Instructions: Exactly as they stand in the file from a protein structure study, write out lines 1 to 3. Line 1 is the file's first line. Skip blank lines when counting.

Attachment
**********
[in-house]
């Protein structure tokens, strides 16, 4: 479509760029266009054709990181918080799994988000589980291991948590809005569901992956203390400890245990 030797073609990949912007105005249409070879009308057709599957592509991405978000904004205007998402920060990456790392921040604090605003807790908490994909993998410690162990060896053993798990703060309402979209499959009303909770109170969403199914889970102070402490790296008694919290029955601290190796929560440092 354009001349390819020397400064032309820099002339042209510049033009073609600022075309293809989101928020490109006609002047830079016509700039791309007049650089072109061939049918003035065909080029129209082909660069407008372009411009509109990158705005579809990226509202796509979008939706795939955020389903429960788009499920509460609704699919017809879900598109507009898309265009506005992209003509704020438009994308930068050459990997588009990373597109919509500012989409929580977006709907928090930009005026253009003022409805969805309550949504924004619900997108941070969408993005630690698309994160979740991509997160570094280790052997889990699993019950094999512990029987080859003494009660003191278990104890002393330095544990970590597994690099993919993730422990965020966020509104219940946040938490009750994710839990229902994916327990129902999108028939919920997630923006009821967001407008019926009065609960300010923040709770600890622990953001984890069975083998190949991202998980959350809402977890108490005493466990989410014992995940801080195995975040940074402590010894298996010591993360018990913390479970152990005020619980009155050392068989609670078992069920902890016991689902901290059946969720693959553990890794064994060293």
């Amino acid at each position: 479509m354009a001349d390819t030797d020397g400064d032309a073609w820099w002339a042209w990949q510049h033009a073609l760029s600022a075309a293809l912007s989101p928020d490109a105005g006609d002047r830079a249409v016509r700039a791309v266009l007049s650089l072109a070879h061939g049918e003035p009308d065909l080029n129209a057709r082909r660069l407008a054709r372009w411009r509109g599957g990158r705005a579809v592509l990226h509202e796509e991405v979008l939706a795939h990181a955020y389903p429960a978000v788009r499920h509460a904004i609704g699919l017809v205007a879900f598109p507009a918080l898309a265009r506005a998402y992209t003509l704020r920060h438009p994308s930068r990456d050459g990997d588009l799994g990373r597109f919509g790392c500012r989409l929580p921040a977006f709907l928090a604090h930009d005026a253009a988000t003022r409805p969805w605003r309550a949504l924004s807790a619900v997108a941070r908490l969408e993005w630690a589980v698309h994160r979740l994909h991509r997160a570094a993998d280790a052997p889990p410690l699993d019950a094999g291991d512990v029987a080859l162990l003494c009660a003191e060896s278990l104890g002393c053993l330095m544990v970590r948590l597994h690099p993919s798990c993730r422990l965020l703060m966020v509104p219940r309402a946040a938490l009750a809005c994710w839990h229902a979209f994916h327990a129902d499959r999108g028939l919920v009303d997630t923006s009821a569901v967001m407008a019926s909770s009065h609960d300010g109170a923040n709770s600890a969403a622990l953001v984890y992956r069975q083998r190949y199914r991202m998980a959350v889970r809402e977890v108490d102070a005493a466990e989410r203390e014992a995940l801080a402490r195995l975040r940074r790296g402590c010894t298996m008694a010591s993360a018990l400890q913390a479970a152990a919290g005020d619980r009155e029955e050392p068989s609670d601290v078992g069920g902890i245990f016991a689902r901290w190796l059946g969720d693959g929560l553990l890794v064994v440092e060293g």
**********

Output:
[in-house]
């Protein structure tokens, strides 16, 4: 479509760029266009054709990181918080799994988000589980291991948590809005569901992956203390400890245990 030797073609990949912007105005249409070879009308057709599957592509991405978000904004205007998402920060990456790392921040604090605003807790908490994909993998410690162990060896053993798990703060309402979209499959009303909770109170969403199914889970102070402490790296008694919290029955601290190796929560440092 354009001349390819020397400064032309820099002339042209510049033009073609600022075309293809989101928020490109006609002047830079016509700039791309007049650089072109061939049918003035065909080029129209082909660069407008372009411009509109990158705005579809990226509202796509979008939706795939955020389903429960788009499920509460609704699919017809879900598109507009898309265009506005992209003509704020438009994308930068050459990997588009990373597109919509500012989409929580977006709907928090930009005026253009003022409805969805309550949504924004619900997108941070969408993005630690698309994160979740991509997160570094280790052997889990699993019950094999512990029987080859003494009660003191278990104890002393330095544990970590597994690099993919993730422990965020966020509104219940946040938490009750994710839990229902994916327990129902999108028939919920997630923006009821967001407008019926009065609960300010923040709770600890622990953001984890069975083998190949991202998980959350809402977890108490005493466990989410014992995940801080195995975040940074402590010894298996010591993360018990913390479970152990005020619980009155050392068989609670078992069920902890016991689902901290059946969720693959553990890794064994060293």
């Amino acid at each position: 479509m354009a001349d390819t030797d020397g400064d032309a073609w820099w002339a042209w990949q510049h033009a073609l760029s600022a075309a293809l912007s989101p928020d490109a105005g006609d002047r830079a249409v016509r700039a791309v266009l007049s650089l072109a070879h061939g049918e003035p009308d065909l080029n129209a057709r082909r660069l407008a054709r372009w411009r509109g599957g990158r705005a579809v592509l990226h509202e796509e991405v979008l939706a795939h990181a955020y389903p429960a978000v788009r499920h509460a904004i609704g699919l017809v205007a879900f598109p507009a918080l898309a265009r506005a998402y992209t003509l704020r920060h438009p994308s930068r990456d050459g990997d588009l799994g990373r597109f919509g790392c500012r989409l929580p921040a977006f709907l928090a604090h930009d005026a253009a988000t003022r409805p969805w605003r309550a949504l924004s807790a619900v997108a941070r908490l969408e993005w630690a589980v698309h994160r979740l994909h991509r997160a570094a993998d280790a052997p889990p410690l699993d019950a094999g291991d512990v029987a080859l162990l003494c009660a003191e060896s278990l104890g002393c053993l330095m544990v970590r948590l597994h690099p993919s798990c993730r422990l965020l703060m966020v509104p219940r309402a946040a938490l009750a809005c994710w839990h229902a979209f994916h327990a129902d499959r999108g028939l919920v009303d997630t923006s009821a569901v967001m407008a019926s909770s009065h609960d300010g109170a923040n709770s600890a969403a622990l953001v984890y992956r069975q083998r190949y199914r991202m998980a959350v889970r809402e977890v108490d102070a005493a466990e989410r203390e014992a995940l801080a402490r195995l975040r940074r790296g402590c010894t298996m008694a010591s993360a018990l400890q913390a479970a152990a919290g005020d619980r009155e029955e050392p068989s609670d601290v078992g069920g902890i245990f016991a689902r901290w190796l059946g969720d693959g929560l553990l890794v064994v440092e060293g």